China eyes front against protectionism at G20
China said Monday it would seek backing for free trade and multilateralism at the G20 summit this week as it denounced protectionism while it fights a tariffs war with the United States.
A meeting between Xi Jinping and his Donald Trump on the sidelines of the gathering in Osaka, Japan has fuelled hopes for a truce in the increasingly damaging standoff between the world’s top two economies.
“Unilateralism and protectionism has damaged global growth… undermined global value chains and dampened market sentiment,” Zhang Jun, the Chinese assistant minister of foreign affairs, said at a briefing to preview Xi’s attendance at the summit.
“China will work with others at the G20 to firmly uphold multilateralism and an open, rule-based global trading order,” Zhang said.
But Japan, the European Union and other trading partners have in the past echoed US complaints about the alleged theft of intellectual property and lack of a level playing field for foreign investors in China.
Any attempts to build a united front with China will be tempered by these concerns.
Negotiations to resolve the trade war stalled last month resulting in both sides exchanging steep tariffs on hundreds of billions in exports.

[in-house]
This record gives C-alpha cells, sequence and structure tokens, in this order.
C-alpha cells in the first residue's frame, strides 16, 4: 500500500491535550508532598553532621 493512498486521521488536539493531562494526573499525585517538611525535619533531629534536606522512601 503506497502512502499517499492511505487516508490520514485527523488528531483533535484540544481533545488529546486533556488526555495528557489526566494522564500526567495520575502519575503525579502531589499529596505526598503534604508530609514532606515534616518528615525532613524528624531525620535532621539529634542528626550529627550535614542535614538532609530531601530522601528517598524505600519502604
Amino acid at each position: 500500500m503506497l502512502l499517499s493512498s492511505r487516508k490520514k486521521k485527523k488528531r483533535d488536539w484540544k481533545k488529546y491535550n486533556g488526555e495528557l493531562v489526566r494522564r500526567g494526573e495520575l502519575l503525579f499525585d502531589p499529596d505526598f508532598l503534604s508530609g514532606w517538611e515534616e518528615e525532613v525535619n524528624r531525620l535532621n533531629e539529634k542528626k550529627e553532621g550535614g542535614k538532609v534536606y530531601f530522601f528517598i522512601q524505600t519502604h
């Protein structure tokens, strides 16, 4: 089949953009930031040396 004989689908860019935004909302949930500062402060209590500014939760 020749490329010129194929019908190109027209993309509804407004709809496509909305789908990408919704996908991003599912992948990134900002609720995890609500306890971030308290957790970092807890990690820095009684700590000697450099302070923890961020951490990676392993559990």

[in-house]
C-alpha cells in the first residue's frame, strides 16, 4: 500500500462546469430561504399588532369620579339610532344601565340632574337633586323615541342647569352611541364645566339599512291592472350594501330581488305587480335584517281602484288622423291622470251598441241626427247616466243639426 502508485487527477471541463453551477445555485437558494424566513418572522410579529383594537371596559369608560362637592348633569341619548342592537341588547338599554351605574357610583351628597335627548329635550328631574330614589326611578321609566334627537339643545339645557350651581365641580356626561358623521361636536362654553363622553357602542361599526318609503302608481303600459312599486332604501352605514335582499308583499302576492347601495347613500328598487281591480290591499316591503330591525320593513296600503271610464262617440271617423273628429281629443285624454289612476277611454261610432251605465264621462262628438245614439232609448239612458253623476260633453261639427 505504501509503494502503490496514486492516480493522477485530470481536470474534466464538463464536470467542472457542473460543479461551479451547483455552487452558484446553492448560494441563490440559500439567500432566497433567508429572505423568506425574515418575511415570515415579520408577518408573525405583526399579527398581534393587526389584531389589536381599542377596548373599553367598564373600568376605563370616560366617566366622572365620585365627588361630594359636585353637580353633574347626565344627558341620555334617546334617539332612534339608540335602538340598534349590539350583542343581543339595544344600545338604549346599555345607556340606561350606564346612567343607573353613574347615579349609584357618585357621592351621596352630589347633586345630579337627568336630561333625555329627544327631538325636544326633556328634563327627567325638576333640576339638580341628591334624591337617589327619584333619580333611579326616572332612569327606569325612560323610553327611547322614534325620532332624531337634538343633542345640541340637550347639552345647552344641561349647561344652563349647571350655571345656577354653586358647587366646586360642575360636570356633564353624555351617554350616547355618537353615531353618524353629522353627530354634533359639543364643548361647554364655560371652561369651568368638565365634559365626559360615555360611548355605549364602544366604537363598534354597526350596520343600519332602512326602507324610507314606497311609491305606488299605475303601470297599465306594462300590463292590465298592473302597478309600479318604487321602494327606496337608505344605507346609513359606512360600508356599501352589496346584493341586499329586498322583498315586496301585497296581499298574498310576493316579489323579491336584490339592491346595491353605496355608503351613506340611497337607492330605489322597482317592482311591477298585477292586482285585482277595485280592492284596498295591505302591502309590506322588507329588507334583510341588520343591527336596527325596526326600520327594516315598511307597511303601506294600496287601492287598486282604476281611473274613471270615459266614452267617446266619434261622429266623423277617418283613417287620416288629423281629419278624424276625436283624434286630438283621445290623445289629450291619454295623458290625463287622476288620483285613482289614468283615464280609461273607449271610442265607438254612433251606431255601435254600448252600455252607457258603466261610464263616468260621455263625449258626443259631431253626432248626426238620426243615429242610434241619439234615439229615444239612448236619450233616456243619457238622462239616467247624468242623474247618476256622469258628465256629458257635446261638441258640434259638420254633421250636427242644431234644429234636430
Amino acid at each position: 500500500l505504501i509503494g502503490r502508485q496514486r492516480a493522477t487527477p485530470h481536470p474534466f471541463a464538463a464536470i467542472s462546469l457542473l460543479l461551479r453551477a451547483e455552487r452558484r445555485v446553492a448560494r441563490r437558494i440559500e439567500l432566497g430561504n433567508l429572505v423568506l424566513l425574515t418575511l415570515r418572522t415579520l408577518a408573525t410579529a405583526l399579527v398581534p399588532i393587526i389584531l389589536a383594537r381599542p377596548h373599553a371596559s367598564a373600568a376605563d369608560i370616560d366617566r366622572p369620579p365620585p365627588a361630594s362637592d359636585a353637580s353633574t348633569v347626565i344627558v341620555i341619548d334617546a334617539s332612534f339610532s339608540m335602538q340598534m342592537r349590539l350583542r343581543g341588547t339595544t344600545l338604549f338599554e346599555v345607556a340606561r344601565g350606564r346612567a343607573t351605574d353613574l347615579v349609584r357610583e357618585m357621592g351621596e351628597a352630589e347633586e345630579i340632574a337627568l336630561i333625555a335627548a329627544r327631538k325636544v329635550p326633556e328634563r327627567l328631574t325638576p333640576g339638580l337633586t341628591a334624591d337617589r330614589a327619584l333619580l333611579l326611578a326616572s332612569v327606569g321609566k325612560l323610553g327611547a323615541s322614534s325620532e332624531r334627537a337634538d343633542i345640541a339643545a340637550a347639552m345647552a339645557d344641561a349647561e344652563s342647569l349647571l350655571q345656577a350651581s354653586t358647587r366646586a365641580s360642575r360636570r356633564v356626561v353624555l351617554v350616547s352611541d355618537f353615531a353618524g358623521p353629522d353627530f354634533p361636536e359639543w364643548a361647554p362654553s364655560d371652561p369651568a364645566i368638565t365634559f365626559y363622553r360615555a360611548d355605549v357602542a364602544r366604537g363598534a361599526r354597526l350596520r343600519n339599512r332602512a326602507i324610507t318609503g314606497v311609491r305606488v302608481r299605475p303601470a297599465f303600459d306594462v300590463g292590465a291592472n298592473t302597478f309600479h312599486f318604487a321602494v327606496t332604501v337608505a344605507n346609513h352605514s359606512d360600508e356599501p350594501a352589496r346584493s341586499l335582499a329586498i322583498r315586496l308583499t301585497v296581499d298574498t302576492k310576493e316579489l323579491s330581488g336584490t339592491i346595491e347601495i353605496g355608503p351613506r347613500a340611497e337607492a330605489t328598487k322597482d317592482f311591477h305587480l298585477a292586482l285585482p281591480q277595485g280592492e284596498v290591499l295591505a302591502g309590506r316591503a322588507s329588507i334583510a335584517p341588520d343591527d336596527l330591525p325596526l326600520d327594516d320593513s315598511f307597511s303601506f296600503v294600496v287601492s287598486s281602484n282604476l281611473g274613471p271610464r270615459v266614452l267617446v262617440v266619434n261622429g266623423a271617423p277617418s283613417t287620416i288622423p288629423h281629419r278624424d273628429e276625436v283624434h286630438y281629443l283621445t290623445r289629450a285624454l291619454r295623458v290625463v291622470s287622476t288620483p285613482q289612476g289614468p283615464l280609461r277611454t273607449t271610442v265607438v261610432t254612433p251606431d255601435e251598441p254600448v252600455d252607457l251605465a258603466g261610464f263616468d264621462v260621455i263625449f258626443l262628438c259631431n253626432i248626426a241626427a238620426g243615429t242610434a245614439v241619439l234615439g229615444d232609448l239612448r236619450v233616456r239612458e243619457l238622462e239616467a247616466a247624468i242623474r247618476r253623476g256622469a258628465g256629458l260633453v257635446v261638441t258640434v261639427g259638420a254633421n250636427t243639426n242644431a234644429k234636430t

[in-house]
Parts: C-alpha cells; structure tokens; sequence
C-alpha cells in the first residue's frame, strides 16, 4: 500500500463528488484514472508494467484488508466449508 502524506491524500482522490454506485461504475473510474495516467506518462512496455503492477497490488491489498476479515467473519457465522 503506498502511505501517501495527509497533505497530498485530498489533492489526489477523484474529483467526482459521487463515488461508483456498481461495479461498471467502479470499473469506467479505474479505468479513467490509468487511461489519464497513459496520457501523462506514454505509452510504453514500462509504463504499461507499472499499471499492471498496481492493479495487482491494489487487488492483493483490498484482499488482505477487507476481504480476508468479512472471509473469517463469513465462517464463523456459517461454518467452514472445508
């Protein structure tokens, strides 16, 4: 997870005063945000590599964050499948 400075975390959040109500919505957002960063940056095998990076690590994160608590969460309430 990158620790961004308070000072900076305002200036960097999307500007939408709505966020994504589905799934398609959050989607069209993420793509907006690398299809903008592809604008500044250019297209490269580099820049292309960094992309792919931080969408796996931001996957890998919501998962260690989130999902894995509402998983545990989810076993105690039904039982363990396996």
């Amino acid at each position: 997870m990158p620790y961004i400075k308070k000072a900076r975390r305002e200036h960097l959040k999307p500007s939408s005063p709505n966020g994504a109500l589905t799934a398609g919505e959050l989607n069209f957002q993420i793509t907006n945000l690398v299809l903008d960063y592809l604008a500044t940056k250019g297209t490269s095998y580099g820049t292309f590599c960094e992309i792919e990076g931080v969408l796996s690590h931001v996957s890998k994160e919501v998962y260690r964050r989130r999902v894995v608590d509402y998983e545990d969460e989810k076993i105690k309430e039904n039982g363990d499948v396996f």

Chinese vice minister for commerce Wang Shouwen said teams from both sides are now “discussing the next step for communication” ahead of the Xi-Trump meeting.
The two should make compromises and any talks between China and the US have to be based on “mutual respect, equality and mutual benefit and comply with WTO rules”, Wang said.
The two leaders are also expected to discuss the fate of Chinese tech giant Huawei, which has suffered a heavy blow after the Trump administration banned US firms from working with it, citing espionage fears.
Wang urged the US to remove “inappropriate and discriminatory” barriers against Chinese companies, saying such moves jeopardise the interests of both Chinese and US companies.
The planned meeting comes a week after Xi visited nuclear-armed North Korea, and analysts said any influence he may have on Pyongyang’s isolated leader could be used as leverage to win consensions from Trump.
Zhang declined to confirm whether North Korea will be on the agenda for the Trump-Xi head-to-head, saying they were still “finalising the details”.
He also said China will “not allow” a discussion on Hong Kong at the G20 even as Washington said Trump plans to raise the city’s mass protests in his meeting with Xi.